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Israeli activist in Gaza to revive prisoners file

In a rare move, Hamas allowed an Israeli activist to enter Gaza for talks with the movement’s leaders on the possibility of reaching a prisoner swap deal after Hamas’ military wing posted a video clip of one of its Israeli prisoners lying sick in a hospital bed.
Palestinians celebrate the release of hundreds of prisoners following a swap with captured Israeli soldier Gilad Shalit on October 18, 2011, in Gaza City.

For the first time since taking control of the Gaza Strip in the summer of 2007, Hamas consented to Israel’s request that an Israeli figure enter the coastal enclave for talks with its leaders on the possibility of reaching a prisoner swap deal, after such talks had been stalled for eight months. 

Hamas' move came after its military wing, Izz ad-Din al-Qassam Brigades, posted a video on June 28 of Hisham al-Sayed, an Israeli citizen held prisoner inside Gaza, in which he is seen lying in a hospital bed and connected to a ventilator. 

The video seemed to be an attempt by Hamas to send a message to the Israeli community and mobilize the families of the Israeli soldiers who are detained by the movement (who Israel says are dead). It also seemed to convey a message that Sayed, who already suffers from mental health issues, may die because his health condition has deteriorated due to Israel’s incompetency in dealing with this file. It seems also aimed at pressuring Israeli society to take serious actions to save him.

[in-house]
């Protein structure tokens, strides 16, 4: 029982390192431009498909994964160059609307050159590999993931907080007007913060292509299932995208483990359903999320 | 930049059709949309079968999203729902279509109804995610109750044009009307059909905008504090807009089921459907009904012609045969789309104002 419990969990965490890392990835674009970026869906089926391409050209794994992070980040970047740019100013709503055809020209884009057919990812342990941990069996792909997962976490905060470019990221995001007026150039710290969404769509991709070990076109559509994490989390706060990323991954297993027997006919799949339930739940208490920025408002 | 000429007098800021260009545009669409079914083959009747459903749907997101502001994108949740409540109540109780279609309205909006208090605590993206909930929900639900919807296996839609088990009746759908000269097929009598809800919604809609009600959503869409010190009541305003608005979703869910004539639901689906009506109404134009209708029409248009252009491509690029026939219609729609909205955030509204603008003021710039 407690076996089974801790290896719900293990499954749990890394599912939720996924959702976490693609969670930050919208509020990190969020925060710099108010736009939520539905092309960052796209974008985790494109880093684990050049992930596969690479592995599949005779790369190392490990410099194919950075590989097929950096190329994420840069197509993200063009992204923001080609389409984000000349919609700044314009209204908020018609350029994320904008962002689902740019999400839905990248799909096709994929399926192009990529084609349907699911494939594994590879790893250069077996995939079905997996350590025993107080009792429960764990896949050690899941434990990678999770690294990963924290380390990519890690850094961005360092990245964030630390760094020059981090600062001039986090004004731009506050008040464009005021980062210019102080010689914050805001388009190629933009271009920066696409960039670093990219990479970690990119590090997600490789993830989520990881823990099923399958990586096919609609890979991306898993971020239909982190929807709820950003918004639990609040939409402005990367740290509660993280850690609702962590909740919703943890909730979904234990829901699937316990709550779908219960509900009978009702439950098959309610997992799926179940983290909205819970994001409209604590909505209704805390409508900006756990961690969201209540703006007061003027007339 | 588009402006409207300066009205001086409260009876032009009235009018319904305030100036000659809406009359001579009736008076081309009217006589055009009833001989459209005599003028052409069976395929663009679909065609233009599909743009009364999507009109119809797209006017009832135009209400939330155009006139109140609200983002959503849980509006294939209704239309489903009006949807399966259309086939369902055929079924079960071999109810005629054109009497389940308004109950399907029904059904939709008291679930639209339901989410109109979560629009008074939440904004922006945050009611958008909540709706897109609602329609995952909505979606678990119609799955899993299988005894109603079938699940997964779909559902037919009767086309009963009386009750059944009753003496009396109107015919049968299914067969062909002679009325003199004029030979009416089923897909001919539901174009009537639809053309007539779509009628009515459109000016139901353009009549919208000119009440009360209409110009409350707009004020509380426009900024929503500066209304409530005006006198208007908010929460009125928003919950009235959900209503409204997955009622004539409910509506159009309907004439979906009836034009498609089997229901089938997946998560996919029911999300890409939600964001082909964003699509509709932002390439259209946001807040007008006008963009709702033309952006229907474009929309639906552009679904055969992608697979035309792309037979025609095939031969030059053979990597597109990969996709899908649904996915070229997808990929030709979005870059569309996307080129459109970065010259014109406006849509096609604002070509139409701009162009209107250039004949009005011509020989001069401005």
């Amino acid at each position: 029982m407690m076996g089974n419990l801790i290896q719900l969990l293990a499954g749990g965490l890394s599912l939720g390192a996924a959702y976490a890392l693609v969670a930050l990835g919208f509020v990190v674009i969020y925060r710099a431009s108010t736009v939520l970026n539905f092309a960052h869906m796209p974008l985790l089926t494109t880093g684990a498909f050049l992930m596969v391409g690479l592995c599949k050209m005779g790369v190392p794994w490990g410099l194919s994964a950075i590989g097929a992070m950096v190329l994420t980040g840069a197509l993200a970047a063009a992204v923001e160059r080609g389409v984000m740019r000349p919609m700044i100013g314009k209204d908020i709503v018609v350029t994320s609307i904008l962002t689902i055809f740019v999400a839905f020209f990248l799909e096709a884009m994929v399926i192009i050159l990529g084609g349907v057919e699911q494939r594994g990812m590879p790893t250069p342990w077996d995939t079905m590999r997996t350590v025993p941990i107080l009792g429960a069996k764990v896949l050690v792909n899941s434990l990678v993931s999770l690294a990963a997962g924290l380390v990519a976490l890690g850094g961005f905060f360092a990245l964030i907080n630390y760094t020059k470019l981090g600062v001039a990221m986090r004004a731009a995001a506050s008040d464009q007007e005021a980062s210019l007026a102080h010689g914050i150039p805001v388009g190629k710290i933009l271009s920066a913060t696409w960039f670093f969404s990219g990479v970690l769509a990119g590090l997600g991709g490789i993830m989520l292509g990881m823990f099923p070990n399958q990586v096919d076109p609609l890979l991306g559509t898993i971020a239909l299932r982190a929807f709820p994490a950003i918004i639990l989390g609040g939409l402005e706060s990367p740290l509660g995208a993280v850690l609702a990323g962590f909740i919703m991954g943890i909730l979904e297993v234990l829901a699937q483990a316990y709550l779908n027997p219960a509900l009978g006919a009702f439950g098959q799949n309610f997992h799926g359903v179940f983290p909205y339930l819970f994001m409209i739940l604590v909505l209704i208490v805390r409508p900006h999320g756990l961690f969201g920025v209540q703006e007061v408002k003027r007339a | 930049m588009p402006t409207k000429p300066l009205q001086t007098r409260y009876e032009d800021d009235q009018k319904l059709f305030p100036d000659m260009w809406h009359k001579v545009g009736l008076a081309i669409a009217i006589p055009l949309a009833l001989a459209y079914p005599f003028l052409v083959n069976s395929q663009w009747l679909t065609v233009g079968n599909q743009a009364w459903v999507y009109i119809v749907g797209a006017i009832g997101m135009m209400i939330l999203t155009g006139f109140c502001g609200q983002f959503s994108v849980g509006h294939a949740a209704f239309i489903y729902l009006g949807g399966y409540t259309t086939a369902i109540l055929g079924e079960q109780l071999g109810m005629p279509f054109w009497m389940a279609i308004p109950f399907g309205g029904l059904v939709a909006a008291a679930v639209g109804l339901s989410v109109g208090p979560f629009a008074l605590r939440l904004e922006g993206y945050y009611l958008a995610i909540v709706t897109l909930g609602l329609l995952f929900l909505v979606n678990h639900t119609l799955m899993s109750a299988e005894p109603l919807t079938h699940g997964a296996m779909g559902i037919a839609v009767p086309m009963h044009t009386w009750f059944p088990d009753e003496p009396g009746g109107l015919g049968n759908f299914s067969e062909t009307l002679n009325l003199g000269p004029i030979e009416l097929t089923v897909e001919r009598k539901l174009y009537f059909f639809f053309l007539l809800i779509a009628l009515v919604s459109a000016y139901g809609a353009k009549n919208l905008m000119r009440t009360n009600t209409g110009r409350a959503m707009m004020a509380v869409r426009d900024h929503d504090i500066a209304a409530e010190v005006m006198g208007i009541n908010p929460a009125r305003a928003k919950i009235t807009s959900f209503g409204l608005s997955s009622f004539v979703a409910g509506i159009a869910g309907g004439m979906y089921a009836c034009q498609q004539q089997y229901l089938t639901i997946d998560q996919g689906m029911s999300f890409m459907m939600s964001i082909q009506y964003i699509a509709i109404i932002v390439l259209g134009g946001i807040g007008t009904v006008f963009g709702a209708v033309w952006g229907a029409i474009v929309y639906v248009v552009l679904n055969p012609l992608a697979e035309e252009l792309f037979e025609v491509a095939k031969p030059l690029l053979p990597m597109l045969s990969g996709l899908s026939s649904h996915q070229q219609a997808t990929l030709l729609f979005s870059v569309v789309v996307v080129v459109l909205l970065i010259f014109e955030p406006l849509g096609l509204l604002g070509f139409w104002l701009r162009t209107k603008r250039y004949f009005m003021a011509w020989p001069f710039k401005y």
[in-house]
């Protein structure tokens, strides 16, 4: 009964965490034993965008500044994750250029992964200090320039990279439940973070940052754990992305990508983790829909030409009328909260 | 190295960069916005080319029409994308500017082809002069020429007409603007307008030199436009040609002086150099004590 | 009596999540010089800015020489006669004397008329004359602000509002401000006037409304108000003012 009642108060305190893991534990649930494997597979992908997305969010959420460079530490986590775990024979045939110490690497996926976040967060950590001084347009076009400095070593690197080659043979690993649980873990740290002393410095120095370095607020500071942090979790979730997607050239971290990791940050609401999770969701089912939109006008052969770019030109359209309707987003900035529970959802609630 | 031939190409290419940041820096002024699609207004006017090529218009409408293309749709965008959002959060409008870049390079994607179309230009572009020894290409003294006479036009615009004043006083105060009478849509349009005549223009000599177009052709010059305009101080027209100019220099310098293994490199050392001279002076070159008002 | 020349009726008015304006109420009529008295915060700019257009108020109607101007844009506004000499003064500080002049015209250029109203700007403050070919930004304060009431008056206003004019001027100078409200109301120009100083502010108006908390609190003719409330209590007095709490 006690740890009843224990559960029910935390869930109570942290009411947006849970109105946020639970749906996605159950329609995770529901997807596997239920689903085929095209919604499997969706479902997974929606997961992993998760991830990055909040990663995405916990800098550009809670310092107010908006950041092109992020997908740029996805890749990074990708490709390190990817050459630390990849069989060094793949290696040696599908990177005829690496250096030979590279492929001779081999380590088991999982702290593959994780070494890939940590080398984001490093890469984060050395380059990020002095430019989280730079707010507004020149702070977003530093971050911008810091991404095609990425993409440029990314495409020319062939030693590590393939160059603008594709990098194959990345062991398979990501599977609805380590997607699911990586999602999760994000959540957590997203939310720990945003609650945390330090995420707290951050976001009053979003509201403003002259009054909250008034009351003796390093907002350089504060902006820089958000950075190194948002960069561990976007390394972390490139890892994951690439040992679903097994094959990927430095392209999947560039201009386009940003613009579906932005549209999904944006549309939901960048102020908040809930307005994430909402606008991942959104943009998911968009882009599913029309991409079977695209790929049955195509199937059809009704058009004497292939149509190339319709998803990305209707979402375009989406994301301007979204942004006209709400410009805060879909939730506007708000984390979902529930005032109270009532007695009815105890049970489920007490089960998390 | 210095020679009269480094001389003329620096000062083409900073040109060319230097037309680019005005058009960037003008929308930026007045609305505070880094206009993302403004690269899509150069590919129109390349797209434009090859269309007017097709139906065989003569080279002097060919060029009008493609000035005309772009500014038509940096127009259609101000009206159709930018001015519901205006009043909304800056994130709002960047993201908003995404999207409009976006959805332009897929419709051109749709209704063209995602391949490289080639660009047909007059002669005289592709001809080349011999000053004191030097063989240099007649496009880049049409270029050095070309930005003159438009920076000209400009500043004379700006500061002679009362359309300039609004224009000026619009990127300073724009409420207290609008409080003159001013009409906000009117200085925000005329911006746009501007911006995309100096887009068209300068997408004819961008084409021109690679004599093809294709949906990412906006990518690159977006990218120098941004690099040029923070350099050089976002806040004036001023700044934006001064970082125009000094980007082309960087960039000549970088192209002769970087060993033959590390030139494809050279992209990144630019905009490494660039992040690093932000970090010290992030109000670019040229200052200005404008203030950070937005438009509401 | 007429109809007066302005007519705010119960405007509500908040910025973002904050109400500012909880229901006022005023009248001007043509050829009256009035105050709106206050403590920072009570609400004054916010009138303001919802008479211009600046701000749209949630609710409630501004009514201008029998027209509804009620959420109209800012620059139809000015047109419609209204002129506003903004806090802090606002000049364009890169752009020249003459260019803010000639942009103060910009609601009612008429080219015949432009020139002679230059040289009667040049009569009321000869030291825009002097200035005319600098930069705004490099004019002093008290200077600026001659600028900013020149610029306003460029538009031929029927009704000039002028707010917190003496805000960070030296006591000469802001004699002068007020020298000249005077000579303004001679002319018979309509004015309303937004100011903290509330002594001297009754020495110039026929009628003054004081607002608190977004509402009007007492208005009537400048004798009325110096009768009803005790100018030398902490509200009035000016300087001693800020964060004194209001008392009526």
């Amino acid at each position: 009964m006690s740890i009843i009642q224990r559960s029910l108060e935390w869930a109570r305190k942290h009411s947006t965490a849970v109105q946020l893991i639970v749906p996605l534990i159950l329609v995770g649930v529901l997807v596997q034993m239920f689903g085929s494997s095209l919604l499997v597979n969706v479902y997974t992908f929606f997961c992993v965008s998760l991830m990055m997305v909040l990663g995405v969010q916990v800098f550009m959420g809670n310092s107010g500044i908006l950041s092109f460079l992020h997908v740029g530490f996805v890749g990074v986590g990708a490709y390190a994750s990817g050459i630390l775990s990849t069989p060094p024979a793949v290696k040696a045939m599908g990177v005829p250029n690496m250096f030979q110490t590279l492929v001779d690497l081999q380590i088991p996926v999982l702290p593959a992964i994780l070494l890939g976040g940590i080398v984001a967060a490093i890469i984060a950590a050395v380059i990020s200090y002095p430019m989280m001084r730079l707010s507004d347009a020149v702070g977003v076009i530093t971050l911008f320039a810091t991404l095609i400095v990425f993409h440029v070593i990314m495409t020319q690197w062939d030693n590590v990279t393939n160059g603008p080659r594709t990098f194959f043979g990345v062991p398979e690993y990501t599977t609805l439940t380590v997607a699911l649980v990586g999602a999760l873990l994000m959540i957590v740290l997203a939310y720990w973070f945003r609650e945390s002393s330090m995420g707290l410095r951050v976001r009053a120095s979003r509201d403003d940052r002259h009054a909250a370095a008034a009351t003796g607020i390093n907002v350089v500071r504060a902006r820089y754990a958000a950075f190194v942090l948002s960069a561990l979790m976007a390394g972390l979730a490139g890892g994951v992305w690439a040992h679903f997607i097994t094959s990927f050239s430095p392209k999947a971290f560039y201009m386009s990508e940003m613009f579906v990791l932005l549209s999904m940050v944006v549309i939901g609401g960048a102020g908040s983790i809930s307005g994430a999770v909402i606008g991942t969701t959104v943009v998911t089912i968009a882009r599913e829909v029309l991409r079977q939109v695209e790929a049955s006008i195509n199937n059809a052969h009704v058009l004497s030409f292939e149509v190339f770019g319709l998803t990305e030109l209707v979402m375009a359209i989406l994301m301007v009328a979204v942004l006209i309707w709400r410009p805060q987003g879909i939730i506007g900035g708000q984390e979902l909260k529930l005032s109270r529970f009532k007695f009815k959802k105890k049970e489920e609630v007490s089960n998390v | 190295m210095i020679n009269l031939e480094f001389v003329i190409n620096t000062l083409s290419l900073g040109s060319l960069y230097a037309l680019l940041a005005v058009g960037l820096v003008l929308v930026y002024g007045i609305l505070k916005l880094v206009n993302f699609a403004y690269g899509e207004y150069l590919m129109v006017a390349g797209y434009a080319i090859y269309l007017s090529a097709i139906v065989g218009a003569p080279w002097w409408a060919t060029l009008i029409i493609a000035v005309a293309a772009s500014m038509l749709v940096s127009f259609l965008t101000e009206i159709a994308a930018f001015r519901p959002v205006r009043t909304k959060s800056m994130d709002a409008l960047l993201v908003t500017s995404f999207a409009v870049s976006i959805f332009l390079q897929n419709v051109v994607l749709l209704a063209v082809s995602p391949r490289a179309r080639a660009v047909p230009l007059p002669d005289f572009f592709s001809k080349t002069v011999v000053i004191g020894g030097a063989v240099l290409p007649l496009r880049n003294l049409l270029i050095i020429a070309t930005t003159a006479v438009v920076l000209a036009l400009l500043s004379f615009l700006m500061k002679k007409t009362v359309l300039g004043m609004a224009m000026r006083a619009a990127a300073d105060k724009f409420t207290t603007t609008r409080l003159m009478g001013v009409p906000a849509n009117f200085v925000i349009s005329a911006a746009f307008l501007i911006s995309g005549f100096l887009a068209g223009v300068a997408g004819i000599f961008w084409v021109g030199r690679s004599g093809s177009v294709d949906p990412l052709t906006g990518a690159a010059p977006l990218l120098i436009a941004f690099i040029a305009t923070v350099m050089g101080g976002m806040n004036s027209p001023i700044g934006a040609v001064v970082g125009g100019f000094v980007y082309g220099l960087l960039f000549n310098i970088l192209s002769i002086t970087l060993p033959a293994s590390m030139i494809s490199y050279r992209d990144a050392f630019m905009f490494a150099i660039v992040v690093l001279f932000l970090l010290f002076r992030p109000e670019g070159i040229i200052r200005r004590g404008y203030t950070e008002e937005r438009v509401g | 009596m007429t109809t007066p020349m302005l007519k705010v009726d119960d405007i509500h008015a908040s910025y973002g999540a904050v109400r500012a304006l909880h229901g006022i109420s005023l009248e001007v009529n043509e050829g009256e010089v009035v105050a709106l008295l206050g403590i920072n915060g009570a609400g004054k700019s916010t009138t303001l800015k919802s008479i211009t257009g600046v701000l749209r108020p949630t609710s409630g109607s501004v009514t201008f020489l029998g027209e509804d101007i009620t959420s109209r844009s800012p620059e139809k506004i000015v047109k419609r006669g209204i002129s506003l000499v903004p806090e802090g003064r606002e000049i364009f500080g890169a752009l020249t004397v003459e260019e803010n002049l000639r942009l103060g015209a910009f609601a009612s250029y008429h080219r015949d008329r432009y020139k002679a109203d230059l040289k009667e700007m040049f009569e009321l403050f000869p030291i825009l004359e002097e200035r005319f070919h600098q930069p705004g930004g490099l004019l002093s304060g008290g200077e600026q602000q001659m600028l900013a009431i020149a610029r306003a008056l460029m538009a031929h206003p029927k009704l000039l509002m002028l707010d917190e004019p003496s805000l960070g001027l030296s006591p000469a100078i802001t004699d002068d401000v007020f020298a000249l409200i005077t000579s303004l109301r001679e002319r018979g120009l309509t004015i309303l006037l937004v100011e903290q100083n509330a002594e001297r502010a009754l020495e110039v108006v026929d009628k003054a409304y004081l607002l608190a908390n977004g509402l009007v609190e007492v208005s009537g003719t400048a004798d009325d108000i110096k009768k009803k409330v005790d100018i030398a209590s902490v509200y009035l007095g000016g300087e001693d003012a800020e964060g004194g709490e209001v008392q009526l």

On June 29, the Israeli channel Kan reported that Hamas has agreed to let an Israeli activist into Gaza in an attempt to start contacts on a potential prisoner swap deal. According to Kan, Israeli left-wing activist Yoel Marshak has been working for years on promoting a civil initiative to resolve the prisoners and disappeared dossier. The latter was granted permission to enter Gaza and open a channel to direct dialogue in a bid to push the file forward, Kan reported.

Meanwhile, Hamas has been deploying strenuous efforts for years to reach a prisoner swap deal with Israel amid the latter’s categorical rejection to conclude a new deal due to demands that the Israeli security agency describe as “unreasonable.” Hamas has demanded that Israel free Palestinian figures sentenced to life in exchange for the release of the Israeli prisoners held in Gaza.

Hamas is detaining four Israeli captives, including soldiers Oron Shaul and Hadar Goldin, who were captured during Israel’s war on Gaza in the summer of 2014 and whom Israel claims were killed. Among the four captives are two civilians: Sayed, an Israeli Arab who hails from the Negev area, and Avraham Avera Mengistu, who was born in Ethiopia and immigrated to Israel. The two citizens had accidentally crossed into Gaza through the separation fence and were arrested.

Since their detention, Arab, particularly Egyptian, efforts have been deployed to revive the prisoner swap deal. But all mediation efforts have so far failed due to high stakes at the negotiations table and Israel’s apparent neglect of the fate of the two Arab and Ethiopian citizens. Hamas also claims that Israel is trying to mislead the soldiers’ families by claiming they were killed.